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It was ‘‘difficult to keep up’’ with demand for services in both the hospital ward and the broader district, COHSL chairman Allan Kane said in the 2018-19 report, which was released this week.
‘‘The increase in population, particularly in the Wanaka and Cromwell areas, plus the ageing factor, continue to present major challenges for us.’’
Mr Kane said it was ‘‘always difficult’’ to get up-to-date hard data to support COHSL’s case to the Southern District Health Board ‘‘to prove what we see happening around us every day’’.
The latest census figures show that Central Otago’s population went up from 16,644 in 2006 to 21,558 in 2018.
Mr Kane said COHSL worked hard to have good relationships with the health board ‘‘to help ensure the Central Otago community gets an equitable level of funding for its population’’.
A health board spokesman said no-one was available to comment about the annual report at present, but a statement would be made once board representatives had reviewed the report.
This was not only to cope with the demands of the district’s growing and ageing population, but also to serve residents who were ‘‘geographically dispersed’’.
Central Otago Health Services Ltd’s district nursing and palliative nursing care were under ‘‘increasing pressure’’, they said.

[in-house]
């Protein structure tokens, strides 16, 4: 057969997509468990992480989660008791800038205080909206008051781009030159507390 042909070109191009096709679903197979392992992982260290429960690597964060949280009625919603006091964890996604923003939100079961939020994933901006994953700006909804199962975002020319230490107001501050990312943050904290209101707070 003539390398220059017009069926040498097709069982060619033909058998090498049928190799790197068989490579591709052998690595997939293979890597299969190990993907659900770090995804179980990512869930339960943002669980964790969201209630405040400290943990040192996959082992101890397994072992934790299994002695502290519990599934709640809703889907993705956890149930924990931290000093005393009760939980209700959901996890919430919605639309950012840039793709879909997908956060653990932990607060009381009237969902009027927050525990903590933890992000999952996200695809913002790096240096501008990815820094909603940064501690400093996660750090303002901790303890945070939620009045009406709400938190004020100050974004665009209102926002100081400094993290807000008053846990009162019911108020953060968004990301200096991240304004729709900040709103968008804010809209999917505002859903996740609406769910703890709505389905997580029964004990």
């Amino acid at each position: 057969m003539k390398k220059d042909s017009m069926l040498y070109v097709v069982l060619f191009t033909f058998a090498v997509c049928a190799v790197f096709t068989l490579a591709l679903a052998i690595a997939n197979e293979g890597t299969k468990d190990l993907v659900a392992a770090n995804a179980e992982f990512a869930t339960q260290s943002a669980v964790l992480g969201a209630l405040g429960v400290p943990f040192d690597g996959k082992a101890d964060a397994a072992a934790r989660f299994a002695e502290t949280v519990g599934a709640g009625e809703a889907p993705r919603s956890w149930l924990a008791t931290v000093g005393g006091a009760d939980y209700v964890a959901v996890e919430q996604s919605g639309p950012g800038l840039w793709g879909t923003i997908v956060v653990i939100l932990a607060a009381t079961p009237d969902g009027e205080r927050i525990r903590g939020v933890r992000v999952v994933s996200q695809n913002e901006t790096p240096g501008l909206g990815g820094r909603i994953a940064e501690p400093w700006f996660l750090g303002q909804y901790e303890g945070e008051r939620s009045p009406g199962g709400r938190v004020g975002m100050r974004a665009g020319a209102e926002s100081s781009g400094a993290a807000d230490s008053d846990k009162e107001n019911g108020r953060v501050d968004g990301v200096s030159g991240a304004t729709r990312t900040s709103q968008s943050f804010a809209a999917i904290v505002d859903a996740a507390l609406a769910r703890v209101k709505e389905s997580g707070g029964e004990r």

‘‘This is one service that has to stretch regardless of how many patients are referred. It is not possible to put patients on to the waitlist: they have to be seen and treated, otherwise they may well end up back in hospital.’’
The district nursing service had delivered 13,575 visits in Central Otago and Wanaka during 2018-19, compared to 12,813 the previous year.
Dunstan Hospital’s ward had 6523 bed days for 2018-19, about the same as the previous year.
Specialist nursing services increased significantly from the previous year and allied health services were also high, at 7985 contacts, up 24% on the previous year. Areas such as physiotherapy, child development services and speech language therapy had especially high increases.
Demand for meals on wheels services was also increasing.
Dr de Luc and Ms Lawry said some new clinics had been provided this year at Dunstan, for haematology, hepatitis C and fibroscans.
Telemedicine clinics had been established for inflammatory bowel disease.
Central Otago Health Services Ltd recorded a $46,000 operating surplus for 2018-19, ‘‘remarkably close to a break-even position for the year’’, representing just 0.3% of COHSL’s $13.7million income for the year, Dr de Luc said.